On the same day that the US Federal Communications Commission has reportedly raised the basic definition for ‘broadband’ to a minimum download speed of 10Mbps, and 1Mbps on the uplink, TrueNet have come out with the news that the average NZ broadband speed increased 34% over the previous 12 months. They are now seeing an average download speed of 14 Mbps, up from just over the magic (according to the FCC) number of 10 Mbps a year ago.
TrueNet believe that with the recent publication of Chorus customer numbers for each technology; the published data from MBIE on total fibre connections; combined with total market share of each ISP, they now have a reliable NZ wide speed calculation. TrueNet is now taking broadband speed recordings from over 450 panelists throughout New Zealand, testing the speed every hour.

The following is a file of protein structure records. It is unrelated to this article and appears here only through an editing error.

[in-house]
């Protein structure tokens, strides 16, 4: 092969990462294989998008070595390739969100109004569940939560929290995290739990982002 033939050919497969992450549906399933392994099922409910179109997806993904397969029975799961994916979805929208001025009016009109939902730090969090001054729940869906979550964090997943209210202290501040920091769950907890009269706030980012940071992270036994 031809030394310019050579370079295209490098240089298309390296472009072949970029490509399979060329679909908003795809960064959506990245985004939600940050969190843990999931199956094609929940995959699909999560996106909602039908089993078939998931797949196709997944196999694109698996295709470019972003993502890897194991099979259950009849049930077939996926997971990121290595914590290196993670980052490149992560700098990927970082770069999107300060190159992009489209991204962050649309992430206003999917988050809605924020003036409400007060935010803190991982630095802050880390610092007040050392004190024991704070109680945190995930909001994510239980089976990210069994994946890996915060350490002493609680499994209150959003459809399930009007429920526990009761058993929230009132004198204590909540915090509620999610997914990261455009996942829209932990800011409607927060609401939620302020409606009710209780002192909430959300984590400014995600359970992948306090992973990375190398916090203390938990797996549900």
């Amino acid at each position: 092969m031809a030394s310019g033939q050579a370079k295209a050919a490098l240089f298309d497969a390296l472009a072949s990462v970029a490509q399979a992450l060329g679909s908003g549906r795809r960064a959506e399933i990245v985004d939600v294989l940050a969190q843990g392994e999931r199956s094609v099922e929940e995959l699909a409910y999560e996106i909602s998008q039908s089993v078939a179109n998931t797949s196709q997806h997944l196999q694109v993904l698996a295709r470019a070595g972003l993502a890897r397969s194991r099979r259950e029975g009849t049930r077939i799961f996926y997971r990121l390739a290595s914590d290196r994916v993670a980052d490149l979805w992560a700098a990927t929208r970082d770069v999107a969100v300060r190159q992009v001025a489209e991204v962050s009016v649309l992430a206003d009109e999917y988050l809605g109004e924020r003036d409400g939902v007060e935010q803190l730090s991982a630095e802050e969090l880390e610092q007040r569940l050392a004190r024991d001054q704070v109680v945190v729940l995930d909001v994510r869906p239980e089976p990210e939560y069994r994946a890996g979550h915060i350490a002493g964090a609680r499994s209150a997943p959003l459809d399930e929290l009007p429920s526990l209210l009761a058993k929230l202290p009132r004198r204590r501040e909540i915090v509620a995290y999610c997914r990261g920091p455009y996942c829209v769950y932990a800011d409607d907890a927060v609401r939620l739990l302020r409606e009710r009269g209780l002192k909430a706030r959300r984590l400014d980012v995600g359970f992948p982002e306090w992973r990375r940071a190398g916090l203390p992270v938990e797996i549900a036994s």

They put the increase in speed down to the increasing demand in the last 12 months for VDSL (Very-fast DSL) and Fibre connections. Prior to a year ago, their average measure had been stuck at 9 Mbps since they had sufficient panelists in March 2012.
According to TrueNet, in 2012, all connections were either ADSL or 15Mb/s Cable. This has now changed with the options of:
- Fibre was first offered as 30 or 100Mb/s, and is now available at speeds up to 1000Mb/s. The increasing number of users with higher speeds are increasing, enabling the average to reach 43Mb/s.
- Cable products included 25Mb/s, then later 100Mb/s, and now 130Mb/s. They believe the distribution of products sold now average speeds of 37Mb/s.
- VDSL is able to achieve speeds much faster than ADSL, and is now averaging 24Mb/s.
- ADSL continues to average 10Mb/s.
They are still seeing a drop in performance at peak hours of 8-10pm but at that time the improvement in speed is still high at 31%.
To see more details go to their website HERE.